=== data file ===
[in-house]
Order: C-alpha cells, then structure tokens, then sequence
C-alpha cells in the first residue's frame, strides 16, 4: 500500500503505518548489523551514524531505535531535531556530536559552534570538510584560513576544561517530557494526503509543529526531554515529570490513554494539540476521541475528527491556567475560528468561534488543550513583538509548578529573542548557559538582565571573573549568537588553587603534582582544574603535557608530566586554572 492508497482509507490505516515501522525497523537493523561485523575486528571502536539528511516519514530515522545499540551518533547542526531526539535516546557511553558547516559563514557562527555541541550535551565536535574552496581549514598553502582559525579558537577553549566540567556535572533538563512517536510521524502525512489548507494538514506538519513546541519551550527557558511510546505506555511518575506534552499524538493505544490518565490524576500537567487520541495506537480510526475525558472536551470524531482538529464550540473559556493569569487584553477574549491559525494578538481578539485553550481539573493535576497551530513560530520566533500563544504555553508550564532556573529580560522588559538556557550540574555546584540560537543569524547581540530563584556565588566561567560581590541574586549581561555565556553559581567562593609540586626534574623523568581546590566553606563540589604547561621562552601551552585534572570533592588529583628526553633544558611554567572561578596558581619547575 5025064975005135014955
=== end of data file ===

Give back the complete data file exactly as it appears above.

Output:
[in-house]
Order: C-alpha cells, then structure tokens, then sequence
C-alpha cells in the first residue's frame, strides 16, 4: 500500500503505518548489523551514524531505535531535531556530536559552534570538510584560513576544561517530557494526503509543529526531554515529570490513554494539540476521541475528527491556567475560528468561534488543550513583538509548578529573542548557559538582565571573573549568537588553587603534582582544574603535557608530566586554572 492508497482509507490505516515501522525497523537493523561485523575486528571502536539528511516519514530515522545499540551518533547542526531526539535516546557511553558547516559563514557562527555541541550535551565536535574552496581549514598553502582559525579558537577553549566540567556535572533538563512517536510521524502525512489548507494538514506538519513546541519551550527557558511510546505506555511518575506534552499524538493505544490518565490524576500537567487520541495506537480510526475525558472536551470524531482538529464550540473559556493569569487584553477574549491559525494578538481578539485553550481539573493535576497551530513560530520566533500563544504555553508550564532556573529580560522588559538556557550540574555546584540560537543569524547581540530563584556565588566561567560581590541574586549581561555565556553559581567562593609540586626534574623523568581546590566553606563540589604547561621562552601551552585534572570533592588529583628526553633544558611554567572561578596558581619547575 5025064975005135014955